Six strands of barely visible thread radiate out from a hole in the oolite limestone wall. After nightfall each thread is touched by a long black leg, detecting even the slightest movement. Deep within the hole, just visible, is a tiny hint of metallic green. Once you've noticed one, look around a little and you'll see the same sight in almost every small hole in almost any given wall in this city. And yes, these creatures are aliens. An unsuspecting moth, attracted by the nearby streetlight, comes to rest on the wall, unknowingly tripping a thread as it does so. Lightning fast, the legs fully emerge from the hole, bringing with them a large dark body with green fangs heading towards the moth. The moth puts up a feeble struggle, then settles down and is dragged back into the lair of the beast, just seconds after having landed. A group of friends pass on their way to the pub, none of which even notice the legs or the threads.
Far from being the plot of a low budget science fiction movie, the events described above are very real and happen on a nightly basis on nearly every street in Bath. The alien in question is not from outer space, but from the continent, thought to have been brought over on ships in the 19th Century. It's called Segestria florentina and it's one of Britain's largest spiders. At first they became established around ports, such as Bristol and Exeter. In 1958 the arachnologist W. S. Bristowe commented on their absence from Bath. But they are absent no longer. It's been some years since I found my first one, in the wall of my house, right by the door. It had probably been there for several years. I didn't tell the other residents of my house for a few years, and when I did they were surprised. As was the great Bristowe himself, who recounted that he walked unawares past a wall full of them on a daily basis, possibly for years. As menacing as they sound, they are of little threat to humans. On rare occasions they have been known to bite, but only when threatened, and even rarer than this do they break the skin. Having lived among them for years I can vouch that they are not interested in humans in the slightest. The one in my wall doesn't even flinch when I close the door, and I have even had one sit on my knee - it didn't even know I was there. Like most creatures, if treated with respect they won't bother you. Any it's very unlikely that their presence will do much harm to the wildlife. The same may not be true for the next species.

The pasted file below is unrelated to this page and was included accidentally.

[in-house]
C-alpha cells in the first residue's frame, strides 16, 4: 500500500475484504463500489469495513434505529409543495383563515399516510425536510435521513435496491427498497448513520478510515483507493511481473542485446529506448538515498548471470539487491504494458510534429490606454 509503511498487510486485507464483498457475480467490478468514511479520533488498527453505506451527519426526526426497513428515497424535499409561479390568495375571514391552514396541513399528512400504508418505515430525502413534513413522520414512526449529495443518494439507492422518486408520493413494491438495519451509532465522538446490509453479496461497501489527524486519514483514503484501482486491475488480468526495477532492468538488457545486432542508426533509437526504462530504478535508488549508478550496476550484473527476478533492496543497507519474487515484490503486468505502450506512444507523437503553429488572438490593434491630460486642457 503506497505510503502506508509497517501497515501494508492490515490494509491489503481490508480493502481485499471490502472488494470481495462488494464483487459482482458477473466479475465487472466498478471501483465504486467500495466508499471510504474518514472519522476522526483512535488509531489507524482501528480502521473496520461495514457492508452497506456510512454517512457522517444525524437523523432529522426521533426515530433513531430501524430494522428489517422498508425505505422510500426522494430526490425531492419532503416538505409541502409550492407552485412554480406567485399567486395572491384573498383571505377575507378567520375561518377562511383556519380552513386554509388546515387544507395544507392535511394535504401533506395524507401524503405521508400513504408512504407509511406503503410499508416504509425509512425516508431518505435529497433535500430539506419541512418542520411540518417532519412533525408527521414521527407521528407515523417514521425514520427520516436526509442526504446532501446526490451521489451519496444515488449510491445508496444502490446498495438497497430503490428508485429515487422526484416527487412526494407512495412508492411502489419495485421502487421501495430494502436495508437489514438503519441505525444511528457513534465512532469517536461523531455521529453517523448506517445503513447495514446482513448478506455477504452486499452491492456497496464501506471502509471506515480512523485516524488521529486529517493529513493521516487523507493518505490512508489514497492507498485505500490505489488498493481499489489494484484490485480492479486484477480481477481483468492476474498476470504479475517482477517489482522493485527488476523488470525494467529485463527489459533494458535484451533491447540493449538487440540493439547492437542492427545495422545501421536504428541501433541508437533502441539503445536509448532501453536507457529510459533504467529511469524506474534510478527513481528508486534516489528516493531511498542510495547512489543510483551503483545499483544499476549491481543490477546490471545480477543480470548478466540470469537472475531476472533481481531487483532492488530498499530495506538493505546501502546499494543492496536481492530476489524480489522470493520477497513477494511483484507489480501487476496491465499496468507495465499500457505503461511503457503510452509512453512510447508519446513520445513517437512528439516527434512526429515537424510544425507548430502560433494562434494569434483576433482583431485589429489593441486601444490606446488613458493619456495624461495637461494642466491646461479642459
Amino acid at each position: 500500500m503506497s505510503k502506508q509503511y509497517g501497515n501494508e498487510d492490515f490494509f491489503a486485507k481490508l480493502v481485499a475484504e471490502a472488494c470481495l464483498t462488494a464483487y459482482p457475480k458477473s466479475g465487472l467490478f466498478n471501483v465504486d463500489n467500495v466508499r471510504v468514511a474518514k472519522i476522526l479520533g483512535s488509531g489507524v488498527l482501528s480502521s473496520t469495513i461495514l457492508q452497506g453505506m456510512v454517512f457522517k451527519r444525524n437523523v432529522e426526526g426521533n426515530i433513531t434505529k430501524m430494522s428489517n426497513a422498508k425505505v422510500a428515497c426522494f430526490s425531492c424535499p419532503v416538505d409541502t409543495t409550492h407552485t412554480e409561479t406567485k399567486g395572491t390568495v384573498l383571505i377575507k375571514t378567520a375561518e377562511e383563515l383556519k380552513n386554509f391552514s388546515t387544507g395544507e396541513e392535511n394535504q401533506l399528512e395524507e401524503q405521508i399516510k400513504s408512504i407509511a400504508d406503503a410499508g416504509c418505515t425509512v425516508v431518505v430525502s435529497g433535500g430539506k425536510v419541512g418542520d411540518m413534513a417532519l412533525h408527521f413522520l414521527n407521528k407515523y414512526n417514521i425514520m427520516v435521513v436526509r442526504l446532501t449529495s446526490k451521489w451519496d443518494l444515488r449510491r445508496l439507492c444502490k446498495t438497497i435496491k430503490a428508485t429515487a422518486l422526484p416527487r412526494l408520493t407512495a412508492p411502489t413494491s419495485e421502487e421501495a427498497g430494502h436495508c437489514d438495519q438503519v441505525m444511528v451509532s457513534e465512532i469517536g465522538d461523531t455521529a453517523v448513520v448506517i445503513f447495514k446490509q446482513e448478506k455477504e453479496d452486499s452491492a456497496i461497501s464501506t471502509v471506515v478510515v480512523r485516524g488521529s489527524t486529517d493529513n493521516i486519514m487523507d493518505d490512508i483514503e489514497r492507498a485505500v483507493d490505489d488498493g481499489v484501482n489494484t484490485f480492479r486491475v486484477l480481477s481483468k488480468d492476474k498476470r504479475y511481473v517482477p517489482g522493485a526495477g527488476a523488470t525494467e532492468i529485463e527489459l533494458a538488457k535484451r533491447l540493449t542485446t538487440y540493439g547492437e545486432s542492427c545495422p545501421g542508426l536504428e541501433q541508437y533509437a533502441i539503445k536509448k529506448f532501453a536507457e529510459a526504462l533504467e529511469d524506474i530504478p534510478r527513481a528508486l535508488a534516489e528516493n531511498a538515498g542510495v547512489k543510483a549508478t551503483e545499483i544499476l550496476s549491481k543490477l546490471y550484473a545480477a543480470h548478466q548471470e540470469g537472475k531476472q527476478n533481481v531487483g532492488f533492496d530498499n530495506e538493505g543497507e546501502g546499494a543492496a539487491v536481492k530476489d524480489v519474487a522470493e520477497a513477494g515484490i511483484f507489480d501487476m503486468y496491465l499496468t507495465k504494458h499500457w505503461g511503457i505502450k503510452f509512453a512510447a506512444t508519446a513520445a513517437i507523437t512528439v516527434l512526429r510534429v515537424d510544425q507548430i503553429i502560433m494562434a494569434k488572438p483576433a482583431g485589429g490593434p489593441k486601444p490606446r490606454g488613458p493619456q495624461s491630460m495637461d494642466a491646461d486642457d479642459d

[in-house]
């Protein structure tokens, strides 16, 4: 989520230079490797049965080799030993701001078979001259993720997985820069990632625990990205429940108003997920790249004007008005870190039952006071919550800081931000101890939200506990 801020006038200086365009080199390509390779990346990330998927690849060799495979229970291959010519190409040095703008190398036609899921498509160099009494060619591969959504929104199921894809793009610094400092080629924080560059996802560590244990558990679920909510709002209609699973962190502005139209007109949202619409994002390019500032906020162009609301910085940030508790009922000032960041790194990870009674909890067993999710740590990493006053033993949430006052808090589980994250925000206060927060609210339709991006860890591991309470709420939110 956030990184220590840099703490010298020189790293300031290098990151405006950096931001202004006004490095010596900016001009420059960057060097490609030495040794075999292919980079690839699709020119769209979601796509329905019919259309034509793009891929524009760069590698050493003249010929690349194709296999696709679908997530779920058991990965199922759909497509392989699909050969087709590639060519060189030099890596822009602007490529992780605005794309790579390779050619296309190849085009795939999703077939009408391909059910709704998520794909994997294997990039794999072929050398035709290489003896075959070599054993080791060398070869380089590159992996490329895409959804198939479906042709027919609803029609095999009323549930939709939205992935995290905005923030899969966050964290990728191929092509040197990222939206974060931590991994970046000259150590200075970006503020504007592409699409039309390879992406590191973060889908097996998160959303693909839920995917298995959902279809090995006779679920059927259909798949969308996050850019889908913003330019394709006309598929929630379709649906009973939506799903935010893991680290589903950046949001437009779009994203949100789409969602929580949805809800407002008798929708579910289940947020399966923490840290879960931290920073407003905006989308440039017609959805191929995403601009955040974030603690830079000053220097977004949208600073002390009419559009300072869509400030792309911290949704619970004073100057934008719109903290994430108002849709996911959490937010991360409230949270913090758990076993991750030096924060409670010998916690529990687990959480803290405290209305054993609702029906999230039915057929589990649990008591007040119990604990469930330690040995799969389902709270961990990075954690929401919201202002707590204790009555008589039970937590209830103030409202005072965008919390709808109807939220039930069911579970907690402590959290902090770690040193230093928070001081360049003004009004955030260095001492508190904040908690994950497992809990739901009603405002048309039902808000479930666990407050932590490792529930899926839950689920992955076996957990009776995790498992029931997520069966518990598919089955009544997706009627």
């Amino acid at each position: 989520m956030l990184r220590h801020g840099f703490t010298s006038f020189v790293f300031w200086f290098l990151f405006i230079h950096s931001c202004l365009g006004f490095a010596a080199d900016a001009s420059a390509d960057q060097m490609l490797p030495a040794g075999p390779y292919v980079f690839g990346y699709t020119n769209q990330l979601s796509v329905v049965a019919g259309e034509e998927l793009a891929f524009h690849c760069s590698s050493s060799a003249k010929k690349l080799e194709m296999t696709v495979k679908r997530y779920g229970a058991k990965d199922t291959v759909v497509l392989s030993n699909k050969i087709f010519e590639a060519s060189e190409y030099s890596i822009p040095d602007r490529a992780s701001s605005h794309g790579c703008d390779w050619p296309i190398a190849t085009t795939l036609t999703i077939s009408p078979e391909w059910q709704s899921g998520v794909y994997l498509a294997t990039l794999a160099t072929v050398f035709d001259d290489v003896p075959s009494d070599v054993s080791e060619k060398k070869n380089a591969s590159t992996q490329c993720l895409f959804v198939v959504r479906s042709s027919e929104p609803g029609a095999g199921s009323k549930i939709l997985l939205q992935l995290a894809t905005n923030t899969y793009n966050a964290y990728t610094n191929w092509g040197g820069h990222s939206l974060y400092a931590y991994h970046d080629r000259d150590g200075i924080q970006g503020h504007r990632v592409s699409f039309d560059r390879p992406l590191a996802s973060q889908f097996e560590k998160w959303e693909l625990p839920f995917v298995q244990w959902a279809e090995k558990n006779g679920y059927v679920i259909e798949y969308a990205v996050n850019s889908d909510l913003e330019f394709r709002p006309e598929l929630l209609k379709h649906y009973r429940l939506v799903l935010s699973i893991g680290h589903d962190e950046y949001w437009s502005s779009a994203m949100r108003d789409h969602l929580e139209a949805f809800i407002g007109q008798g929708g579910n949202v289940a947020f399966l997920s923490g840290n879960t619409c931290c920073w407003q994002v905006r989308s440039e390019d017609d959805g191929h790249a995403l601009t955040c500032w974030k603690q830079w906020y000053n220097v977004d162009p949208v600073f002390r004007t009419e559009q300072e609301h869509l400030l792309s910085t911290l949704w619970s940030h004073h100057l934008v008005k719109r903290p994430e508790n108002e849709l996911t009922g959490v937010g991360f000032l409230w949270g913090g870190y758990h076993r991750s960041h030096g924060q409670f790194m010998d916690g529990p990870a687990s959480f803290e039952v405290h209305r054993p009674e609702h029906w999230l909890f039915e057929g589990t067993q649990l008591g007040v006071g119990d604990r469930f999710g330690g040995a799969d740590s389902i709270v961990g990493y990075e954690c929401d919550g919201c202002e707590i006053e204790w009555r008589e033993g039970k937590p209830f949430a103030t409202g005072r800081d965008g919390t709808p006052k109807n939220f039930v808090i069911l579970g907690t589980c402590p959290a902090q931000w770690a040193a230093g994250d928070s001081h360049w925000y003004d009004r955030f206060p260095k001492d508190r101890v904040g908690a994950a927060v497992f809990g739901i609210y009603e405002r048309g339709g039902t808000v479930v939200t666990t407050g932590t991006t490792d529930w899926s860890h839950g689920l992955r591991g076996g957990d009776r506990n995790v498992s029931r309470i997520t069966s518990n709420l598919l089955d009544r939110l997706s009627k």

They landed in 2004, in just a few years they colonised the UK, devouring whatever they could, including their nearest rivals, and invaded ordinary homes. If asked the question "would a giant spider or a ladybird be a bigger threat to Britain's wildlife?", I'm sure the spider would be the popular choice. But while the spider utilises a largely unexploited niche in the urban environment and feeds only on insects that come close enough to it’s web, the harlequin ladybird is as hungry for aphids as our native species, if not more so. They have also been known to devour other ladybirds. As well as this, they breed very quickly (each female can lay over 1000 eggs), are active later into the year than native ladybirds and have greater powers of dispersal. In the winter they congregate in buildings, often in large numbers, and have been known to bite humans in their search for food. Their large larvae and pupae cases are obvious everywhere, particularly on sycamore and lime trees in the parks and gardens of Bath. The old pupal cases turn white and look like small pieces of cotton wool, lasting for some time after the adult has emerged.
They originate from Asia and have been used as a form of natural pest control in the United States, where they are now themselves considered a pest species. From their arrival in London in 2004, they have now spread out over most of the UK. I recall finding one in Keynsham during a Phase 1 Habitat survey for Ecosulis in December 2006, one of the first records for the Bath area. By the next summer I saw them as frequently as the seven-spot ladybird, and these days I see them more frequently than all of the other ladybird species in the Bath area put together. Last year, sat by the Avon Gorge in Bristol, I saw clouds of them swarming around walls and large crevices on the cliffs. The spread of the harlequin ladybird is being monitored by the Harlequin Ladybird Survey, and research is being undertaken into methods of control. But being so firmly established, they may not be easy to get rid of.